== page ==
Collaboration is the key to research and scholarly activity at Earlham. These experiences help students develop close relationships with faculty members, as well as learn critical thinking and research skills. All Politics faculty regularly engage in both Ford-Knight Research Projects (which have a three decade tradition at the college) and independent study projects. These provide a chance to join the ongoing research agendas of our faculty members, although there are also opportunities to pursue more individualized projects.
African Citizenship — Legal and Conceptual Dimensions: This collaborative research project engaged students in exploring African citizenship and applied the findings in both research projects and new course development. This opportunity leveraged Associate Professor of Politics Jennifer Seely’s past work on citizenship in Africa (in collaboration with Jeannette Money from the University of California at Davis), which uncovered a wide variety of legal approaches to citizenship on the part of African governments. For this project students expanded the use of an existing coding scheme for evaluating restrictions on access to citizenship in African states, and used secondary sources to research case studies to complement the quantitative analysis. A group of students who worked on this project in Spring 2010 presented their findings at the annual African Studies Association conference in Washington D.C. and ultimately worked with Dr. Seely to publish the work in the journal Citizenship Studies (click here to view article). Another student who worked on the project in Summer 2010 presented findings with Dr. Seely at the annual Midwest Political Science Association Conference in Chicago [“Changing Citizenship Laws in Africa: Namibia and Other ‘Late’ Independents.”].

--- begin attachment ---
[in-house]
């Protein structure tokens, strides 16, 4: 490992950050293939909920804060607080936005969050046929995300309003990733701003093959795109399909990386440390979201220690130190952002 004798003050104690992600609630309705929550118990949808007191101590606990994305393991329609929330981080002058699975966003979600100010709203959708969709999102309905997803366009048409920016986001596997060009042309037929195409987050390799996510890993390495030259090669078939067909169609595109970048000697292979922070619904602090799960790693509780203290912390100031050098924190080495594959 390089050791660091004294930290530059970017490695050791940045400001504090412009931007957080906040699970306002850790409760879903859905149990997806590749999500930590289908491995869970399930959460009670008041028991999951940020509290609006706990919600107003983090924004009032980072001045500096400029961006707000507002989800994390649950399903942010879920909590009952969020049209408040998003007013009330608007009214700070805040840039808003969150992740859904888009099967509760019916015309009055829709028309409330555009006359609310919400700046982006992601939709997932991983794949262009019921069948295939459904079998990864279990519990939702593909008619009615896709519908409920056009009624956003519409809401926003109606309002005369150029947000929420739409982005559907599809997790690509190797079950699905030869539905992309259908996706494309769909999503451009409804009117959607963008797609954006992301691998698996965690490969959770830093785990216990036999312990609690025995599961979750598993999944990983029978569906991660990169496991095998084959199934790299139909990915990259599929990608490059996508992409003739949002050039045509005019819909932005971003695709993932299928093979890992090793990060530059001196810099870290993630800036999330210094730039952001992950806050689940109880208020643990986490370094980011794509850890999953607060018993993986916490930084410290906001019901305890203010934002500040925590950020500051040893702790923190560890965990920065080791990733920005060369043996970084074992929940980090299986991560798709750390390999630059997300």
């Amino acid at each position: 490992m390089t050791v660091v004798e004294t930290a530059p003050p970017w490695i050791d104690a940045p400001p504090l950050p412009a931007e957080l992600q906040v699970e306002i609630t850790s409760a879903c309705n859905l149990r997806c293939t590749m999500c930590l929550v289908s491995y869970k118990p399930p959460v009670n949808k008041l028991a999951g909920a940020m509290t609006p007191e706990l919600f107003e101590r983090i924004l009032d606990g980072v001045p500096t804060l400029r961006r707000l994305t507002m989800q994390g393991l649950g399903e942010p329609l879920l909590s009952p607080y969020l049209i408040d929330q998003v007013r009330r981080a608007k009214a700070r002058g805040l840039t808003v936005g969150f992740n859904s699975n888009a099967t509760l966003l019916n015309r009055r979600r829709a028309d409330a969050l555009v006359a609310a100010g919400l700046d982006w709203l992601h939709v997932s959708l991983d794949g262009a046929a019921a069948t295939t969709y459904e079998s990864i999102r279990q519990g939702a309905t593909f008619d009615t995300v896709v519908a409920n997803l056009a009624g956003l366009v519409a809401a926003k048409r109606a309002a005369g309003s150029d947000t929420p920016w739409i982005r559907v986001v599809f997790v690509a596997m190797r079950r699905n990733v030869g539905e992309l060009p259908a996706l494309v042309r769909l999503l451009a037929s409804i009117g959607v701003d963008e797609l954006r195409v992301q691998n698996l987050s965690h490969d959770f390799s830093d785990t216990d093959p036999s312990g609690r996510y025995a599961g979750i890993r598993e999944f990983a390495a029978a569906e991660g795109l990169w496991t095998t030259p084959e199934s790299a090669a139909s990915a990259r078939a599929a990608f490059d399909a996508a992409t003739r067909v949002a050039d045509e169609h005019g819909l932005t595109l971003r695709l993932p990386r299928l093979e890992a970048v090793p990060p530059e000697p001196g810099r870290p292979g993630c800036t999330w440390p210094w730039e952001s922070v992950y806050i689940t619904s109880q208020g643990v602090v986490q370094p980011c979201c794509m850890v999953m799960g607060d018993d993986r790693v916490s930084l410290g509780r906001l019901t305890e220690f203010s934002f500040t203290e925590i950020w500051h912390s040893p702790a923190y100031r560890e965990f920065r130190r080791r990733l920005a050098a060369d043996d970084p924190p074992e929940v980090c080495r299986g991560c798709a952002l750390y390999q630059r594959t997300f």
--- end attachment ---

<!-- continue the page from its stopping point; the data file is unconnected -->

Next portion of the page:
Hydrocarbon Nation: This ongoing series of independent study projects has involved students in conducting research and writing case studies for chapters relating to various energy-related revolutions during the past two centuries. These case studies have contributed to a book being written by Associate Professor of Politics Thor Hogan, which is a political and economic history of the United States told through the lens of energy and climate policy. Students thus far have written case studies of the development of the national highway system and the green revolution. This spring students will be engaged in trying to understand the impact of generational dynamics on key realigning elections.
The View From Space: This collaborative research project involved students in conducting research and writing a rough draft for the epilogue to a book being written by Associate Professor of Politics Thor Hogan. When published, this will be the first book to describe and analyze the evolution of the Mission to Planet Earth (MPTE) initiative -- which is a satellite program intended to advance earth sciences. The book traces MTPE from its formative years in the 1980s to its political and technical struggles in the 1990s to its scientific successes in the 2000s. Students wrote sections on climate science, satellite technology, policy changes, and political challenges -- then worked as a group to provide a synthetic description of the first fifteen years of program implementation.